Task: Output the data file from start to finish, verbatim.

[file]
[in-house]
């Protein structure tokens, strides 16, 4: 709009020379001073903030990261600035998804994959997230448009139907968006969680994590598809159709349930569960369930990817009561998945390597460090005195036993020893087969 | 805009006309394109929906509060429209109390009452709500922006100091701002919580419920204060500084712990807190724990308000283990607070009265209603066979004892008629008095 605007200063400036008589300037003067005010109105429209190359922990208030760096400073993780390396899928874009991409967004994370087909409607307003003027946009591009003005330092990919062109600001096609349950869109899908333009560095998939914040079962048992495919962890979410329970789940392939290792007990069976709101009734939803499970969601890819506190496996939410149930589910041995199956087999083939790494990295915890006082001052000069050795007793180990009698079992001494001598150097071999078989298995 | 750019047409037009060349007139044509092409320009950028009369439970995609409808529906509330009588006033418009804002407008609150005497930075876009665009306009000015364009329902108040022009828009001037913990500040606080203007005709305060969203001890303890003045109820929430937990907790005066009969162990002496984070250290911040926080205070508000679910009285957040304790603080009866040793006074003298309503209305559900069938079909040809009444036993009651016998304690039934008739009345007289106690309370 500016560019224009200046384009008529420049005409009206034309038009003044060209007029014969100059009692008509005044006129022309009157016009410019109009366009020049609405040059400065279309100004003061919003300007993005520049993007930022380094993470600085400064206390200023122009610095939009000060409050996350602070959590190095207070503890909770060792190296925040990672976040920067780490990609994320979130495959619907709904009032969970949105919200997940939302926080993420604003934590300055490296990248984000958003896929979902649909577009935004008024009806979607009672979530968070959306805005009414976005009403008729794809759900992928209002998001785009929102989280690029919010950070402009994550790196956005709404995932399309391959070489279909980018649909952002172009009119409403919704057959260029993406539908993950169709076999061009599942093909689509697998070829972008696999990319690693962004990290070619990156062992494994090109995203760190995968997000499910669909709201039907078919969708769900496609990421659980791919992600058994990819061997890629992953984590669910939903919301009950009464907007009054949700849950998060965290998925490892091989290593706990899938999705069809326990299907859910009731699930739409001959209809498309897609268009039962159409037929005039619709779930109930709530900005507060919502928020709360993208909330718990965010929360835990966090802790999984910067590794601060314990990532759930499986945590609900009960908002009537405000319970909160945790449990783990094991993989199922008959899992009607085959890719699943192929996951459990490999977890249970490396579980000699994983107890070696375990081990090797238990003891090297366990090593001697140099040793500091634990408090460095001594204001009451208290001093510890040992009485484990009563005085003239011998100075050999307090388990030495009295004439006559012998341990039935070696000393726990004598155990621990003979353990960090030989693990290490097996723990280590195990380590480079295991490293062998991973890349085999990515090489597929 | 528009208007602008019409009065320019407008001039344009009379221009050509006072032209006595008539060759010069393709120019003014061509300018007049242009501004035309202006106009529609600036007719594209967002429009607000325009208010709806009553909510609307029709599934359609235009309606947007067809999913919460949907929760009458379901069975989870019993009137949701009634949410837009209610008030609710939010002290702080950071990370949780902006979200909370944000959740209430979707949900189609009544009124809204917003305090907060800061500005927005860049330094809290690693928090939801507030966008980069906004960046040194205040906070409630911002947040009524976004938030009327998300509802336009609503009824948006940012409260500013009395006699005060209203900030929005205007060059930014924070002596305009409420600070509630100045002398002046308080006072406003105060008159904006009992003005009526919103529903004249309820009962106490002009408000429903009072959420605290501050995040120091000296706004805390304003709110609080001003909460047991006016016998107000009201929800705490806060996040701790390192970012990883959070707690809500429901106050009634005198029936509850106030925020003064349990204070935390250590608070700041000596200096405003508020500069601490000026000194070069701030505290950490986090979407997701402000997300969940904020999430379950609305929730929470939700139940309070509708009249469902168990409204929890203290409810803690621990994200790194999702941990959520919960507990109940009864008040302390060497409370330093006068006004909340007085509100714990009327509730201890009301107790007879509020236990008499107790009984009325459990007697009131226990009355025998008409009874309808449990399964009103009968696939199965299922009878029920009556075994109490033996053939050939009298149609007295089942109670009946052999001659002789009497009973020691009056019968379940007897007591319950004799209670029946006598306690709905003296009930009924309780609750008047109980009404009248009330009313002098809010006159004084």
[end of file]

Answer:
[in-house]
């Protein structure tokens, strides 16, 4: 709009020379001073903030990261600035998804994959997230448009139907968006969680994590598809159709349930569960369930990817009561998945390597460090005195036993020893087969 | 805009006309394109929906509060429209109390009452709500922006100091701002919580419920204060500084712990807190724990308000283990607070009265209603066979004892008629008095 605007200063400036008589300037003067005010109105429209190359922990208030760096400073993780390396899928874009991409967004994370087909409607307003003027946009591009003005330092990919062109600001096609349950869109899908333009560095998939914040079962048992495919962890979410329970789940392939290792007990069976709101009734939803499970969601890819506190496996939410149930589910041995199956087999083939790494990295915890006082001052000069050795007793180990009698079992001494001598150097071999078989298995 | 750019047409037009060349007139044509092409320009950028009369439970995609409808529906509330009588006033418009804002407008609150005497930075876009665009306009000015364009329902108040022009828009001037913990500040606080203007005709305060969203001890303890003045109820929430937990907790005066009969162990002496984070250290911040926080205070508000679910009285957040304790603080009866040793006074003298309503209305559900069938079909040809009444036993009651016998304690039934008739009345007289106690309370 500016560019224009200046384009008529420049005409009206034309038009003044060209007029014969100059009692008509005044006129022309009157016009410019109009366009020049609405040059400065279309100004003061919003300007993005520049993007930022380094993470600085400064206390200023122009610095939009000060409050996350602070959590190095207070503890909770060792190296925040990672976040920067780490990609994320979130495959619907709904009032969970949105919200997940939302926080993420604003934590300055490296990248984000958003896929979902649909577009935004008024009806979607009672979530968070959306805005009414976005009403008729794809759900992928209002998001785009929102989280690029919010950070402009994550790196956005709404995932399309391959070489279909980018649909952002172009009119409403919704057959260029993406539908993950169709076999061009599942093909689509697998070829972008696999990319690693962004990290070619990156062992494994090109995203760190995968997000499910669909709201039907078919969708769900496609990421659980791919992600058994990819061997890629992953984590669910939903919301009950009464907007009054949700849950998060965290998925490892091989290593706990899938999705069809326990299907859910009731699930739409001959209809498309897609268009039962159409037929005039619709779930109930709530900005507060919502928020709360993208909330718990965010929360835990966090802790999984910067590794601060314990990532759930499986945590609900009960908002009537405000319970909160945790449990783990094991993989199922008959899992009607085959890719699943192929996951459990490999977890249970490396579980000699994983107890070696375990081990090797238990003891090297366990090593001697140099040793500091634990408090460095001594204001009451208290001093510890040992009485484990009563005085003239011998100075050999307090388990030495009295004439006559012998341990039935070696000393726990004598155990621990003979353990960090030989693990290490097996723990280590195990380590480079295991490293062998991973890349085999990515090489597929 | 528009208007602008019409009065320019407008001039344009009379221009050509006072032209006595008539060759010069393709120019003014061509300018007049242009501004035309202006106009529609600036007719594209967002429009607000325009208010709806009553909510609307029709599934359609235009309606947007067809999913919460949907929760009458379901069975989870019993009137949701009634949410837009209610008030609710939010002290702080950071990370949780902006979200909370944000959740209430979707949900189609009544009124809204917003305090907060800061500005927005860049330094809290690693928090939801507030966008980069906004960046040194205040906070409630911002947040009524976004938030009327998300509802336009609503009824948006940012409260500013009395006699005060209203900030929005205007060059930014924070002596305009409420600070509630100045002398002046308080006072406003105060008159904006009992003005009526919103529903004249309820009962106490002009408000429903009072959420605290501050995040120091000296706004805390304003709110609080001003909460047991006016016998107000009201929800705490806060996040701790390192970012990883959070707690809500429901106050009634005198029936509850106030925020003064349990204070935390250590608070700041000596200096405003508020500069601490000026000194070069701030505290950490986090979407997701402000997300969940904020999430379950609305929730929470939700139940309070509708009249469902168990409204929890203290409810803690621990994200790194999702941990959520919960507990109940009864008040302390060497409370330093006068006004909340007085509100714990009327509730201890009301107790007879509020236990008499107790009984009325459990007697009131226990009355025998008409009874309808449990399964009103009968696939199965299922009878029920009556075994109490033996053939050939009298149609007295089942109670009946052999001659002789009497009973020691009056019968379940007897007591319950004799209670029946006598306690709905003296009930009924309780609750008047109980009404009248009330009313002098809010006159004084």